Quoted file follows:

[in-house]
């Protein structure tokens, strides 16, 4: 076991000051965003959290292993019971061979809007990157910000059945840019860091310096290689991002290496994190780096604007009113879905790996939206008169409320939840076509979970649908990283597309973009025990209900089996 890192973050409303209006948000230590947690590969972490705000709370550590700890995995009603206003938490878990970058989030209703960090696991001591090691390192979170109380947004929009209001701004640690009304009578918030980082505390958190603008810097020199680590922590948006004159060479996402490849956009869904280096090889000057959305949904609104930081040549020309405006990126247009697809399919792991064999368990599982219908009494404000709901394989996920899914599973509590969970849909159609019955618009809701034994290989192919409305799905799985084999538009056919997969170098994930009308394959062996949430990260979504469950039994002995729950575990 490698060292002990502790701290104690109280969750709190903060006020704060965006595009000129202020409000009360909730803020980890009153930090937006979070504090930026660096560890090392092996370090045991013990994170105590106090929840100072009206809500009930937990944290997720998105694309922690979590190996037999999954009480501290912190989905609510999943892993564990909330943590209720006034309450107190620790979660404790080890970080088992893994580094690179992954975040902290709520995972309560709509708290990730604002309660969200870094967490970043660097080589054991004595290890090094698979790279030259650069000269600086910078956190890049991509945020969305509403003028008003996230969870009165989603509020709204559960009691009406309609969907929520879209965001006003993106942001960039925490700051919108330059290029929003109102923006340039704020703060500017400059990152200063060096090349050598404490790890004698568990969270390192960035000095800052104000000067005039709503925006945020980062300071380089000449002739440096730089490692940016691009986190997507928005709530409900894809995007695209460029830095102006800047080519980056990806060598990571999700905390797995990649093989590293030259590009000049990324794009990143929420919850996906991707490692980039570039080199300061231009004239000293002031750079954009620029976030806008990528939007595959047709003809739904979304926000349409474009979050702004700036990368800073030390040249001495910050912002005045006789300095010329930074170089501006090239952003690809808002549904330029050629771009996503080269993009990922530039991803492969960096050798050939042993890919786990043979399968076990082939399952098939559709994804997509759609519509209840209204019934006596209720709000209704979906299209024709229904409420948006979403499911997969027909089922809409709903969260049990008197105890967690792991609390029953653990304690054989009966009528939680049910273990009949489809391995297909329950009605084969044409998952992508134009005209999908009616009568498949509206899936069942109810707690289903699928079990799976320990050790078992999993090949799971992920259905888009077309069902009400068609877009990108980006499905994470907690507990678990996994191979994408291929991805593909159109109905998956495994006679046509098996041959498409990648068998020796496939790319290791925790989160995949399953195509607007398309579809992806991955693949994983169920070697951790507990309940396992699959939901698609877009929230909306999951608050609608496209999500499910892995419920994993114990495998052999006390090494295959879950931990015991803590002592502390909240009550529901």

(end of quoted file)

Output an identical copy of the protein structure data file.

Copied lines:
[in-house]
């Protein structure tokens, strides 16, 4: 076991000051965003959290292993019971061979809007990157910000059945840019860091310096290689991002290496994190780096604007009113879905790996939206008169409320939840076509979970649908990283597309973009025990209900089996 890192973050409303209006948000230590947690590969972490705000709370550590700890995995009603206003938490878990970058989030209703960090696991001591090691390192979170109380947004929009209001701004640690009304009578918030980082505390958190603008810097020199680590922590948006004159060479996402490849956009869904280096090889000057959305949904609104930081040549020309405006990126247009697809399919792991064999368990599982219908009494404000709901394989996920899914599973509590969970849909159609019955618009809701034994290989192919409305799905799985084999538009056919997969170098994930009308394959062996949430990260979504469950039994002995729950575990 490698060292002990502790701290104690109280969750709190903060006020704060965006595009000129202020409000009360909730803020980890009153930090937006979070504090930026660096560890090392092996370090045991013990994170105590106090929840100072009206809500009930937990944290997720998105694309922690979590190996037999999954009480501290912190989905609510999943892993564990909330943590209720006034309450107190620790979660404790080890970080088992893994580094690179992954975040902290709520995972309560709509708290990730604002309660969200870094967490970043660097080589054991004595290890090094698979790279030259650069000269600086910078956190890049991509945020969305509403003028008003996230969870009165989603509020709204559960009691009406309609969907929520879209965001006003993106942001960039925490700051919108330059290029929003109102923006340039704020703060500017400059990152200063060096090349050598404490790890004698568990969270390192960035000095800052104000000067005039709503925006945020980062300071380089000449002739440096730089490692940016691009986190997507928005709530409900894809995007695209460029830095102006800047080519980056990806060598990571999700905390797995990649093989590293030259590009000049990324794009990143929420919850996906991707490692980039570039080199300061231009004239000293002031750079954009620029976030806008990528939007595959047709003809739904979304926000349409474009979050702004700036990368800073030390040249001495910050912002005045006789300095010329930074170089501006090239952003690809808002549904330029050629771009996503080269993009990922530039991803492969960096050798050939042993890919786990043979399968076990082939399952098939559709994804997509759609519509209840209204019934006596209720709000209704979906299209024709229904409420948006979403499911997969027909089922809409709903969260049990008197105890967690792991609390029953653990304690054989009966009528939680049910273990009949489809391995297909329950009605084969044409998952992508134009005209999908009616009568498949509206899936069942109810707690289903699928079990799976320990050790078992999993090949799971992920259905888009077309069902009400068609877009990108980006499905994470907690507990678990996994191979994408291929991805593909159109109905998956495994006679046509098996041959498409990648068998020796496939790319290791925790989160995949399953195509607007398309579809992806991955693949994983169920070697951790507990309940396992699959939901698609877009929230909306999951608050609608496209999500499910892995419920994993114990495998052999006390090494295959879950931990015991803590002592502390909240009550529901």